These reasoning rules are articulated in machine readable form here for the specific reporting style of Microsoft and others that use that style.  (Remember, that is the old format, the new rule format is better.)

And so you then impute all the information that you can impute.

Step #4 starts after you have all the explicitly reported information and imputed information that you deduced based on other information.  You use all of this information to see if the pieces of information make sense relative to one another. Here is a list of these consistency check rules to make sure the set of information makes sense.

Now think about something.  How could you possibly go grab a piece of information from an XBRL-based digital financial report without knowing one of two things: (a) if information you grab is the correct piece of information relative to other information and (b) if the value of the information is correct.  How do you know this without checking to be sure it is true?  This is particularly true now with all the information quality issues in public company XBRL-based financial filings.

Here is the consistency check information for the Microsoft filing, all the information checks out correctly:

(Click image for larger view)

And so, because of the consistency checks, we know that we can safely work with these basic, fundamental financial report line items.  Could you work with OTHER information in a report if this basic, fundamental information was not consistent?  No, the information would not be trustworthy.

STEP #5 ties everything together in a tidy little package.  Below you see the Microsoft information that was explicitly grabbed from the financial report and information derived from other explicitly reported information so that our set of information is complete and all the information we are using is consistent with what we expect relative to other information.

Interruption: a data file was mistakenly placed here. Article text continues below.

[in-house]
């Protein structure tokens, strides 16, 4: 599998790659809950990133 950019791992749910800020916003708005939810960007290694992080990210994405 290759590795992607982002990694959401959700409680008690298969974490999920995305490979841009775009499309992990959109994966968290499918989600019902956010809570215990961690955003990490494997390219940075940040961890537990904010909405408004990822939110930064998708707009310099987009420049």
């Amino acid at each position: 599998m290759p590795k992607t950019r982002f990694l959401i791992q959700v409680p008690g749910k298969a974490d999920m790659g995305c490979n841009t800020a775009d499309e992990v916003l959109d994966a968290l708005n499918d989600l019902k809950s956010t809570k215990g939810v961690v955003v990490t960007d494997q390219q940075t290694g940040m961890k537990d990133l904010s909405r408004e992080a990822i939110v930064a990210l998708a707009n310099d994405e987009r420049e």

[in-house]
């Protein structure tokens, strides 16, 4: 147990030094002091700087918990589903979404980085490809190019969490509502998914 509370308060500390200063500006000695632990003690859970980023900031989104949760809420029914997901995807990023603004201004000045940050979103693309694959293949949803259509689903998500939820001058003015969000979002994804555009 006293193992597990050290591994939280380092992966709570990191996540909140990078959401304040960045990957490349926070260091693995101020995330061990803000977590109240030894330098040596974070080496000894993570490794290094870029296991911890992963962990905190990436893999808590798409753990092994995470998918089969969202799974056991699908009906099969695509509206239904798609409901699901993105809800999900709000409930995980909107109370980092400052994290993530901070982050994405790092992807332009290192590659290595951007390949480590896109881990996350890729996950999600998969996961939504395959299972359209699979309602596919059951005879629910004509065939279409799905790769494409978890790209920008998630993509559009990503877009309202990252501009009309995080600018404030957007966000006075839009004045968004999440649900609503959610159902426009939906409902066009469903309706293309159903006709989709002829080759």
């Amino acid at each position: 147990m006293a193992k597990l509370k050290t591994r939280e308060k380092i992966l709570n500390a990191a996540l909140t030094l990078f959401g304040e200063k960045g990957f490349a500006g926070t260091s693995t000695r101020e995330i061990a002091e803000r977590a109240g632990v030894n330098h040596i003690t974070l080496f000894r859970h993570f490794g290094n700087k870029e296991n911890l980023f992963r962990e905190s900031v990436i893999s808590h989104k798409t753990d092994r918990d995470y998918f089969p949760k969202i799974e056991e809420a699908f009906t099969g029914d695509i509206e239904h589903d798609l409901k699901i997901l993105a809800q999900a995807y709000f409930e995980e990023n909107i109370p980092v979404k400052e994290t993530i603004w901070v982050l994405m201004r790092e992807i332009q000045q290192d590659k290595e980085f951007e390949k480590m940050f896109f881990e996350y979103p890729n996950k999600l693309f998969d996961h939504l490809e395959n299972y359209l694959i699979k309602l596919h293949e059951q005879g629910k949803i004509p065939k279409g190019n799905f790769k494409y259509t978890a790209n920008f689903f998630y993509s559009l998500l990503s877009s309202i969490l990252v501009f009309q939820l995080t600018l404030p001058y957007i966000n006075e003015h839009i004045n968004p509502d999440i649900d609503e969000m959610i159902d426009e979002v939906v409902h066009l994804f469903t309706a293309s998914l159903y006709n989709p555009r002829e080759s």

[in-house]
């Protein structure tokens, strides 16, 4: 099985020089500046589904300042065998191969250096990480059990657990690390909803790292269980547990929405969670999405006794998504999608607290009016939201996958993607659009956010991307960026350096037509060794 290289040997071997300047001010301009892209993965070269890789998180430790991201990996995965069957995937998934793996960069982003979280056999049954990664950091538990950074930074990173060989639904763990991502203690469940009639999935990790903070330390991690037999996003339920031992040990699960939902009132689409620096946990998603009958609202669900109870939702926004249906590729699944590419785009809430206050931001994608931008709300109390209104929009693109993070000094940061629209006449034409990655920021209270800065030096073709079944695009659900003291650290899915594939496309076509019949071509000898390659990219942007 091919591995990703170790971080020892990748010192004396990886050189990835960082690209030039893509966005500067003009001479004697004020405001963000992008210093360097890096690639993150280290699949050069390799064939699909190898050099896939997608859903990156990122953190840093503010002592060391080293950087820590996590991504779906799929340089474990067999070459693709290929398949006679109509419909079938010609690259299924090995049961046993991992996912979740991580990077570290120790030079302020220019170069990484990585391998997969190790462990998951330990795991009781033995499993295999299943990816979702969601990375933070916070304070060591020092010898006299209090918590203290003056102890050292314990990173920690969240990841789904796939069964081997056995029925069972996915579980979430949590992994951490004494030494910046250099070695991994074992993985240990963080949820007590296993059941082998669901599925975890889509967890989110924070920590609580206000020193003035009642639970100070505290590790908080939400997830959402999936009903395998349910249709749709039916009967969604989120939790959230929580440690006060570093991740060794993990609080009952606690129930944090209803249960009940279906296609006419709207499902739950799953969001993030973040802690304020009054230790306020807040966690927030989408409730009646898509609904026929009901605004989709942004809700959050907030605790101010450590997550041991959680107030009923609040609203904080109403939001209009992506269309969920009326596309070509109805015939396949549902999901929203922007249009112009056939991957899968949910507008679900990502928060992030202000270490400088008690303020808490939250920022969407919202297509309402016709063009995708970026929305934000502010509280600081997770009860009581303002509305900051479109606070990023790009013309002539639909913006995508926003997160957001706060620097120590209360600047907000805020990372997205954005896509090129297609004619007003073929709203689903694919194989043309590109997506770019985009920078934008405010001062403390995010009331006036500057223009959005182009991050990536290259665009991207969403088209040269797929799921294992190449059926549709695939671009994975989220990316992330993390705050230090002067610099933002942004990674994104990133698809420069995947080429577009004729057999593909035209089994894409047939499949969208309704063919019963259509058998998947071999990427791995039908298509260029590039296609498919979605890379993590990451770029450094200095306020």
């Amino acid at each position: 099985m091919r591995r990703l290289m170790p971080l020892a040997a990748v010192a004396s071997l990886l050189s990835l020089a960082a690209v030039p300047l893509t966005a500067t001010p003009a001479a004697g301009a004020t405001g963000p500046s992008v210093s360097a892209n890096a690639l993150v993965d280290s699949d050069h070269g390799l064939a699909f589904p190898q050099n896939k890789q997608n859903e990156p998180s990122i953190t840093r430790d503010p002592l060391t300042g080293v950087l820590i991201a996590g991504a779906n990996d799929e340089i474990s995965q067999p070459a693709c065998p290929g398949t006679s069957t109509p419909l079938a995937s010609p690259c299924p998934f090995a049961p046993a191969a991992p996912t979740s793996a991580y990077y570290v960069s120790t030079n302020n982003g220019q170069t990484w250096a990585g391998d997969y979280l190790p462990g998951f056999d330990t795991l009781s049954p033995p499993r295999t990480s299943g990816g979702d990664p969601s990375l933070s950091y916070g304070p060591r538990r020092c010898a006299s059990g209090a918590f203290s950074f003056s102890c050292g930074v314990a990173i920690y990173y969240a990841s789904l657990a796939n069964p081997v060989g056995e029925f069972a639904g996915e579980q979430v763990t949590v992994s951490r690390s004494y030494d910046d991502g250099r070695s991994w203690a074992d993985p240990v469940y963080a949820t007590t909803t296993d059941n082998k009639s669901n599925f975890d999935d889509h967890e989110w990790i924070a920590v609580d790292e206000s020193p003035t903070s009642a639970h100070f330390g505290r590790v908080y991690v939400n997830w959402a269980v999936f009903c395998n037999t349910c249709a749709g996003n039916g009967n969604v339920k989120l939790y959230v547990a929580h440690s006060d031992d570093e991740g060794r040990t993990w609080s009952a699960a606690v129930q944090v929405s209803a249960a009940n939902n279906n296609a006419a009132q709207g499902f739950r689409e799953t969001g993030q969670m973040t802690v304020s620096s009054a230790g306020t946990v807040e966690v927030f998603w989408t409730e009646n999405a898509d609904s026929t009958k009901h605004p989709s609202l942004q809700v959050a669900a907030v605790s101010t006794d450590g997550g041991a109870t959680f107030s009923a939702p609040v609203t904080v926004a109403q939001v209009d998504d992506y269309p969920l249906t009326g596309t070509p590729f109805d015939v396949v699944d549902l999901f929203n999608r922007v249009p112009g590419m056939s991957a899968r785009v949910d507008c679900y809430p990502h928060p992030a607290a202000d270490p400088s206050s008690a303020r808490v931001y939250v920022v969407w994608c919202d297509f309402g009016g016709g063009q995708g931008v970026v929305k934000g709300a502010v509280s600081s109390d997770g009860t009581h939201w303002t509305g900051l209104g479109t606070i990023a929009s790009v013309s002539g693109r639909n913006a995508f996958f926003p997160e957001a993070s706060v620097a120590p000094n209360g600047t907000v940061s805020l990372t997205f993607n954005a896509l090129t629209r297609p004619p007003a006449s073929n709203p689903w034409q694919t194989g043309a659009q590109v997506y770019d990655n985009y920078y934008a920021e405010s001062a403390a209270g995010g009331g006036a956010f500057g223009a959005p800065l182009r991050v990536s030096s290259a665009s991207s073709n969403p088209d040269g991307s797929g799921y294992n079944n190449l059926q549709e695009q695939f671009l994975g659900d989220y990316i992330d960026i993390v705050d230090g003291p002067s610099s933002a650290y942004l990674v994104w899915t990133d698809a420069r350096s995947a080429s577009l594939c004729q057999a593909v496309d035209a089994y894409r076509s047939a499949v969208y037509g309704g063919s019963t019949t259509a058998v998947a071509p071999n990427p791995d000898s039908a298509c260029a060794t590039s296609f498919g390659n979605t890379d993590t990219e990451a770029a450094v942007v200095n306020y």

(Click image for larger view)

Note that in the graphic above, the GREEN color information was explicitly reported and the ORANGE color information was imputed. About half of the information was imputed from other information.

One might ask the question, "Isn't it safer to simply report all of the information rather than try and imply certain line items?"  While that might be true, that is not how US GAAP based reporting works today.  There is no specific requirement that every important line item is reported.  While most public company do report all of these line items, others do not.  This is a topic which I will dig into in another blog post.

So that is specifically how the fundamental accounting concept relations work.  The vast, vast majority of XBRL-based public company financial reports are consistent with all the mappings, impute rules, and consistency check rules; 98.73% to be precise.  There are about 1,800 specific facts that are not consistent with my set of fundamental accounting concept relations, the vast majority of those have specific filer errors which have been manually observed.  I predict that within 6 months, the number of inconsistencies will drop to less than 1,000.

Posted on Sunday, January 31, 2016 at 09:04AM by Registered CommenterCharlie in | CommentsPost a Comment